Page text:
gridFrom staff and wire reports
California generally has enough electricity on tap to keep air conditioners humming this summer, but a heat wave could leave millions of Southern Californians without power in the aftermath of a huge natural gas-well blowout in the San Fernando Valley, the state’s power-grid operator warned Wednesday.
A lack of natural gas to fuel power plants during peak demand potentially could interrupt electricity on as many as 14 days this summer, according to an assessment from the California Independent System Operator.
Southern California will need “deft management” of the power supply because of the partial shutdown of the vast natural gas storage field at Aliso Canyon, Steve Berberich, the system’s president and chief executive, said in a statement.
“The ISO has moved quickly to put into place new mechanisms to reduce the impact of gas curtailments on electric reliability,” he added. “We are also asking consumers to respond to calls for energy conservation on days we call a Flex Alert.”
Since February, officials have voiced concern that the lack of natural gas from the Aliso Canyon field threatens future energy reliability in light of a moratorium on injections at the Southern California Gas Co.’s natural gas storage facility.
In April, utility regulators announced that Southern California could face 14 days of rolling blackouts if the facility above Porter Ranch remains depleted. That would mean residents from the Inland Empire to the coast would face power outages and higher electricity rates this summer, they warned.
In general, the report out Wednesday said the summer power supply appears adequate, with new supplies coming online in the past year, especially from wind, solar and other renewable producers, and near-normal hydroelectric supplies projected thanks to decent runoff from melting snow after years of drought.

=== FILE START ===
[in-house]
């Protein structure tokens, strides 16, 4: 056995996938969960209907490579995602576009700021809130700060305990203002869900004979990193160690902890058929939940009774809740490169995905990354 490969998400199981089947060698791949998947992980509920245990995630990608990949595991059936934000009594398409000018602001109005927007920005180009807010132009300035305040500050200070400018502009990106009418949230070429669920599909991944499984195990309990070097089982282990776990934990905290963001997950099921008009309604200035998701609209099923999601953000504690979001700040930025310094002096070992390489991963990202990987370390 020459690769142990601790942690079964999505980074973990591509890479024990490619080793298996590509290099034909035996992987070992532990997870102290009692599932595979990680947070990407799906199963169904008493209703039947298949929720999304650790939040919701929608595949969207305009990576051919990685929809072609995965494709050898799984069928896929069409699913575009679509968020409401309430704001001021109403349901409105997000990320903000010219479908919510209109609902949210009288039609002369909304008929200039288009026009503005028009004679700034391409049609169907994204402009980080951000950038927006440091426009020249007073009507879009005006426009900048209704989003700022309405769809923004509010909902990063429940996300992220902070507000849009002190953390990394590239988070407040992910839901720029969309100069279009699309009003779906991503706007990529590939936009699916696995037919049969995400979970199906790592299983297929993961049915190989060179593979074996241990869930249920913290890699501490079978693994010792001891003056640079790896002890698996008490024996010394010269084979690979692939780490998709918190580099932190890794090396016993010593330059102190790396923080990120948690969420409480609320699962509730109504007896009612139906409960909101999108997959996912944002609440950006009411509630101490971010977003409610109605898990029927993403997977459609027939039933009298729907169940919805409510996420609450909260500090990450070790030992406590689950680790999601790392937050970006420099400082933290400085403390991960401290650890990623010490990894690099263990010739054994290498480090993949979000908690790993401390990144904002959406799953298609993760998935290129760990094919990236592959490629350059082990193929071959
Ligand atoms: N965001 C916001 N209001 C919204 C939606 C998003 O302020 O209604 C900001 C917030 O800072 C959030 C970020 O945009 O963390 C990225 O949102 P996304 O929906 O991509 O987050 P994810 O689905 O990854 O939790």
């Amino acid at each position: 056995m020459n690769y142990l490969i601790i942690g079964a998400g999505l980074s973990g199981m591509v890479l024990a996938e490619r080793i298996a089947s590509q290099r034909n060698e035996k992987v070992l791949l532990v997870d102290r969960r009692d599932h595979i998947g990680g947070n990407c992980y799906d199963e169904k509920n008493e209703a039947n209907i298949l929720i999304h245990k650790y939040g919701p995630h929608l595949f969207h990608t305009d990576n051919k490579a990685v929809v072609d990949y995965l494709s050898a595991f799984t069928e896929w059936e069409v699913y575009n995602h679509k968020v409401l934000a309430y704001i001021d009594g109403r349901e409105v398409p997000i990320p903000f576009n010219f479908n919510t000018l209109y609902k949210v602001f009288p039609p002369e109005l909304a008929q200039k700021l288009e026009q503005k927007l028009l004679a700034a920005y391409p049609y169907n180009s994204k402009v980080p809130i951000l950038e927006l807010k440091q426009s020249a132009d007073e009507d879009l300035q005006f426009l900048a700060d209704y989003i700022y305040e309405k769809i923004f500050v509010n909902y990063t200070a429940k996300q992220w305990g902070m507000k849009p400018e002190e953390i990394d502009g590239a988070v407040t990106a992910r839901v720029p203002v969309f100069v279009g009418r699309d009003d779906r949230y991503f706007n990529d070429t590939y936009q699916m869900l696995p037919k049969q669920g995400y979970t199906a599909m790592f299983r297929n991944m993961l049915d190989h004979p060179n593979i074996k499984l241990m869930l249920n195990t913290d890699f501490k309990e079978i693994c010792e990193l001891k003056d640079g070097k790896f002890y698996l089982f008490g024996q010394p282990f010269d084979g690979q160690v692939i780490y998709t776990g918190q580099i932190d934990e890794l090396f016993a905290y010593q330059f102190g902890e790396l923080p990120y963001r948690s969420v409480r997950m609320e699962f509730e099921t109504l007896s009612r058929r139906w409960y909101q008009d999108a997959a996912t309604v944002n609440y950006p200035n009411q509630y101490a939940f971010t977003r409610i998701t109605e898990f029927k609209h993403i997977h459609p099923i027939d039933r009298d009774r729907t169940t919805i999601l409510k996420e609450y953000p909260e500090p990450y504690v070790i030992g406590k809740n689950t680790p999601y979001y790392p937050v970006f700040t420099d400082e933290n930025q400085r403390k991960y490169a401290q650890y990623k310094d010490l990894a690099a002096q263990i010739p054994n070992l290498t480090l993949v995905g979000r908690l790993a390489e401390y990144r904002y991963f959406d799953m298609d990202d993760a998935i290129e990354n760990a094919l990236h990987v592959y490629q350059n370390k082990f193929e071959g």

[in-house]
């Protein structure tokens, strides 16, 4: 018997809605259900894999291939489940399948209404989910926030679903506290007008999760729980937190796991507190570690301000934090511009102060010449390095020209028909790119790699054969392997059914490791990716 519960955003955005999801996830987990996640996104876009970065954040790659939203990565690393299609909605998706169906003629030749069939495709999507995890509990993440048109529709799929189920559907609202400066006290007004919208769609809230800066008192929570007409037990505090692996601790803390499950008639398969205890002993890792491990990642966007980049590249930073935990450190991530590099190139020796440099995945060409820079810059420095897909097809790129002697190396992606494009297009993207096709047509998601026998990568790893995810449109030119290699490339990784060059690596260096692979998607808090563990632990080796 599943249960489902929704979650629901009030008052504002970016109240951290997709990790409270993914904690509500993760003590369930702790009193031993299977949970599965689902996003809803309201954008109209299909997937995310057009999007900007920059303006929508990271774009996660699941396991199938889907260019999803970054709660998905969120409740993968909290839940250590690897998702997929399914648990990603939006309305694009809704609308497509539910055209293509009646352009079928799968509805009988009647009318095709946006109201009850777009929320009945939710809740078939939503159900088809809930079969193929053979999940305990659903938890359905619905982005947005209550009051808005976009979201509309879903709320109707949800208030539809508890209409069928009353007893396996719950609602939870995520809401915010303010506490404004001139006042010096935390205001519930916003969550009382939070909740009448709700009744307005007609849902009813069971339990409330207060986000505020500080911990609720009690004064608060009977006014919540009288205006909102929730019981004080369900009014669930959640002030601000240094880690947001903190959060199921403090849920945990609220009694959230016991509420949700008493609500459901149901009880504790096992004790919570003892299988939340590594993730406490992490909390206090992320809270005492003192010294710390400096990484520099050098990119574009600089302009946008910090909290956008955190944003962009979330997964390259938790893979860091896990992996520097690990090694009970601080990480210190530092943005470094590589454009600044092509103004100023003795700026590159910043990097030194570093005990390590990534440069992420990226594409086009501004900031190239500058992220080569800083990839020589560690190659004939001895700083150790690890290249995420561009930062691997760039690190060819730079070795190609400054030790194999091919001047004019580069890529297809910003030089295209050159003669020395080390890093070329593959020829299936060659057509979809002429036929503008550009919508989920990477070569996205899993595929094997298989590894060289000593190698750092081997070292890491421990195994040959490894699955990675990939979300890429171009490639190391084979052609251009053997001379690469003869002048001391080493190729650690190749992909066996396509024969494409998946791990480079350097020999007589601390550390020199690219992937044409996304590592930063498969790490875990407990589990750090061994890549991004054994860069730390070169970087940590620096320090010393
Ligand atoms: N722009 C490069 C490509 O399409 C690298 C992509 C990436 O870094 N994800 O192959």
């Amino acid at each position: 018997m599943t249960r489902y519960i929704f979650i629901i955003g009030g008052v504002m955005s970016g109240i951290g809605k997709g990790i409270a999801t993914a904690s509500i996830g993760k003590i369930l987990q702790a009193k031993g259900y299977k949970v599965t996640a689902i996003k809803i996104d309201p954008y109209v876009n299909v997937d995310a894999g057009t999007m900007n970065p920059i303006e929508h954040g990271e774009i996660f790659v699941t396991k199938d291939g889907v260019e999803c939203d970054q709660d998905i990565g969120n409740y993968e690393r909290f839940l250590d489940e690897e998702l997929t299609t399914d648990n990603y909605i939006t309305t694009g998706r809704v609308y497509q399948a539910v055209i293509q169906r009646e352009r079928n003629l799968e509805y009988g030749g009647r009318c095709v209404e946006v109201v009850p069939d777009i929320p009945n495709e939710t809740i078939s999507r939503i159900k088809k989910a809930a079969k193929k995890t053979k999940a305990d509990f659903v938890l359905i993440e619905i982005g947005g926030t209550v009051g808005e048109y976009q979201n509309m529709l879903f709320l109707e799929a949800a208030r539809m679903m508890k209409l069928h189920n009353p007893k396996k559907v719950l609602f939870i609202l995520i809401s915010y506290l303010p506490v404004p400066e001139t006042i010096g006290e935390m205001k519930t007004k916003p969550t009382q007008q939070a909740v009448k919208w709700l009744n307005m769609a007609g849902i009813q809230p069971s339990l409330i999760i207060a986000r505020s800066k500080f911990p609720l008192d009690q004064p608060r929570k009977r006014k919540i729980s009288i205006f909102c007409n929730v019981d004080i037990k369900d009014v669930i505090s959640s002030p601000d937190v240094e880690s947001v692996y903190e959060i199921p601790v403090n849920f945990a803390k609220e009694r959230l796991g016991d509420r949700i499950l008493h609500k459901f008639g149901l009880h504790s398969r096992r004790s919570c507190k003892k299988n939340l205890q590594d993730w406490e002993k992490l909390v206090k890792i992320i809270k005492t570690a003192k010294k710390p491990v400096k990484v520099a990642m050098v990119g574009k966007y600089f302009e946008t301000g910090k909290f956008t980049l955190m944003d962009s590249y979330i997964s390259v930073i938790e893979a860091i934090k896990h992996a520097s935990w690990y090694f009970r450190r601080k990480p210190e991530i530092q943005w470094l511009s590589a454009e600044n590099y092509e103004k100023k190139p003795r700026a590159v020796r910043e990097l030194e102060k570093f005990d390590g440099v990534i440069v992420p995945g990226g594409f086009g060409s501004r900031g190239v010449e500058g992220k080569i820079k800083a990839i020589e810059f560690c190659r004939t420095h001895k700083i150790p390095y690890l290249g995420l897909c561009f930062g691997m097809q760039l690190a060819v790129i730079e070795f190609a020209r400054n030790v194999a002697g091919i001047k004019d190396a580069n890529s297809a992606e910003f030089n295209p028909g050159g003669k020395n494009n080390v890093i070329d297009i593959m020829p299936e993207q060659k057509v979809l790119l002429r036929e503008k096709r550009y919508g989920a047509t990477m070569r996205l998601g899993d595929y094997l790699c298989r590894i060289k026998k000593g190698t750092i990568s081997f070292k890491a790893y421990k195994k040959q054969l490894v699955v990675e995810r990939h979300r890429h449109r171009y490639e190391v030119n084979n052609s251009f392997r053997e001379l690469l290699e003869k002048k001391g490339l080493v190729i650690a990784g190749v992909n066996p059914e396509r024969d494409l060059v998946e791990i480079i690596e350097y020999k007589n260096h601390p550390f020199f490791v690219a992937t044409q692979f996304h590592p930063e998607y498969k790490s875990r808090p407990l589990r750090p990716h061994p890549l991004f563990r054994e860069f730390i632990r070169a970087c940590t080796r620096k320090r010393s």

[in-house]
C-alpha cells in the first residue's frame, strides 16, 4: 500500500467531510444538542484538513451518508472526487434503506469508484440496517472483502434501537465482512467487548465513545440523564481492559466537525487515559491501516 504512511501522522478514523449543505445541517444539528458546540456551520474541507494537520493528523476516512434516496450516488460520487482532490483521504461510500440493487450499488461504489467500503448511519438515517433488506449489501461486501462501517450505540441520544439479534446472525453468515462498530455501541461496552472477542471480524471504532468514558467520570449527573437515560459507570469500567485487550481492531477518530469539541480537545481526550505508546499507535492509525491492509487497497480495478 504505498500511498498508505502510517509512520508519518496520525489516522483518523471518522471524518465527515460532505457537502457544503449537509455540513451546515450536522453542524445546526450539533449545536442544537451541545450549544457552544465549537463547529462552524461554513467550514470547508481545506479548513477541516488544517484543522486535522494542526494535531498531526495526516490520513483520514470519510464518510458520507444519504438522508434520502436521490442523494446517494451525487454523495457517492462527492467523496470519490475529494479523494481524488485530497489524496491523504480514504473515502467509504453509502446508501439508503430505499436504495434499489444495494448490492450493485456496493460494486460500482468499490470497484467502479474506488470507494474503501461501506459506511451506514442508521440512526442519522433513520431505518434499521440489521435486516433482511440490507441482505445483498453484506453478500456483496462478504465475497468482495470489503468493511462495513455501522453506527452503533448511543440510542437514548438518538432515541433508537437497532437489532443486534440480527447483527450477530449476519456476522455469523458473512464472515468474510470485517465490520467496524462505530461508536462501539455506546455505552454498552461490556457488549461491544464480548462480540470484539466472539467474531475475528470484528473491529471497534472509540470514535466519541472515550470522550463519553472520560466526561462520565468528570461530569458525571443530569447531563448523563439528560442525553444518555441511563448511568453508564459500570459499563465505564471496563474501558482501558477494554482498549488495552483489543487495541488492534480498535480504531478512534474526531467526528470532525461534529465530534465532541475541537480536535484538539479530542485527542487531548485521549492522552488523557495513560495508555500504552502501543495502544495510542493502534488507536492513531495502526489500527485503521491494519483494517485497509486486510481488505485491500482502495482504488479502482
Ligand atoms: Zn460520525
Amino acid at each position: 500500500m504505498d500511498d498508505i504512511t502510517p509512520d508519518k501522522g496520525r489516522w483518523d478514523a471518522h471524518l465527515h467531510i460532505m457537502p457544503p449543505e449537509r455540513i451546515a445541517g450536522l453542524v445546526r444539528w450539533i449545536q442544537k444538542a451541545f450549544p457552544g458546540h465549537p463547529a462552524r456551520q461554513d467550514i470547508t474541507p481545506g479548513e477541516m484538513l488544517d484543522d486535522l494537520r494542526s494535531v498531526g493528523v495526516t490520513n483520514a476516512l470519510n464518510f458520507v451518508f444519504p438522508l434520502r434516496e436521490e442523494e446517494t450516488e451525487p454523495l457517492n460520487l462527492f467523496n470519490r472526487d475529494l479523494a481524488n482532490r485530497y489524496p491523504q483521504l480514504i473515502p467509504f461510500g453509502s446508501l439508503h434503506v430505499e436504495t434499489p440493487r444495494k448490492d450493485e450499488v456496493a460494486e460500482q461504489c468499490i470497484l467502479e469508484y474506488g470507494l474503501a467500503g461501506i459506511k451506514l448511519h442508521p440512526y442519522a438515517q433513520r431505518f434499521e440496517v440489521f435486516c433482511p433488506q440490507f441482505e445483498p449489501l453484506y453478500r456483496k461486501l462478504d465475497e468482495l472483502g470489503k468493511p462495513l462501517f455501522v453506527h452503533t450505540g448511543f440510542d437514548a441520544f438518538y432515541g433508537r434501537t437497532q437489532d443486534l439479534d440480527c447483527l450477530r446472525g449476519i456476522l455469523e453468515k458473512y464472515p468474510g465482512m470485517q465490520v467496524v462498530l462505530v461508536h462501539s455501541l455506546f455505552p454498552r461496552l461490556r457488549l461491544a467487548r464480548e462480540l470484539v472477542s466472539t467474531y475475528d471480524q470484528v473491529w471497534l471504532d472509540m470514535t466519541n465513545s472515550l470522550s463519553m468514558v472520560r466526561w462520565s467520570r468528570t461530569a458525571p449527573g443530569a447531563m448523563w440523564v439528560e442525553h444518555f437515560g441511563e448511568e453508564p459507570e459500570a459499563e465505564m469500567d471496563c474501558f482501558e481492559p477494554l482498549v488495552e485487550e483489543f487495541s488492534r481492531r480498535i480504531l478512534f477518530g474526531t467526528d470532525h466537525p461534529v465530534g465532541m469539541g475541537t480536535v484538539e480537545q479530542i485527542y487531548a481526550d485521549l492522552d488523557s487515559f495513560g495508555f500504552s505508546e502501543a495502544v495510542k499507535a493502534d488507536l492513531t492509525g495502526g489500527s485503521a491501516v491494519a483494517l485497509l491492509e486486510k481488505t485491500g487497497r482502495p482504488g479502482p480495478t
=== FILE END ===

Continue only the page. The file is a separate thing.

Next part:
California can generate more than 54,000 megawatts of electricity, an increase of nearly 4 percent over last summer, the report said. That is well over the expected demand.
Southern California Gas Co.’s Aliso Canyon field is the largest natural gas storage area in the West. Ample storage is needed because natural gas pipelines can’t deliver gas fast enough or carry the capacity needed to meet the demands of gas-powered generating plants when demand spikes during the hot months.
A leaking well spewed huge amounts of methane into the air for nearly four months before the well was sealed in February. During the leak, the company withdrew most of the gas in the field to relieve pressure on the leaking well. The company is under orders from state regulators not to store additional gas deep underground until all 114 remaining wells pass a battery of strict tests.
However, consumer advocates and others have questioned forecasts of possible blackouts as a scare tactic to justify keeping the facility open. They say power plants have alternative back-up fuels in lieu of natural gas.
“I think we have enough natural gas pipeline capacity to meet our power-plant needs,” said Alexandra Nagy, senior organizer for Food & Water Watch, who grew up in Chatsworth. “This is a lot of the same rhetoric which we’ve been calling blackout blackmail. The Aliso Canyon storage facility needs to be shut down.”
Associated Press reporter Robert Jablon and staff writer Dana Bartholomew contributed to this report.

 

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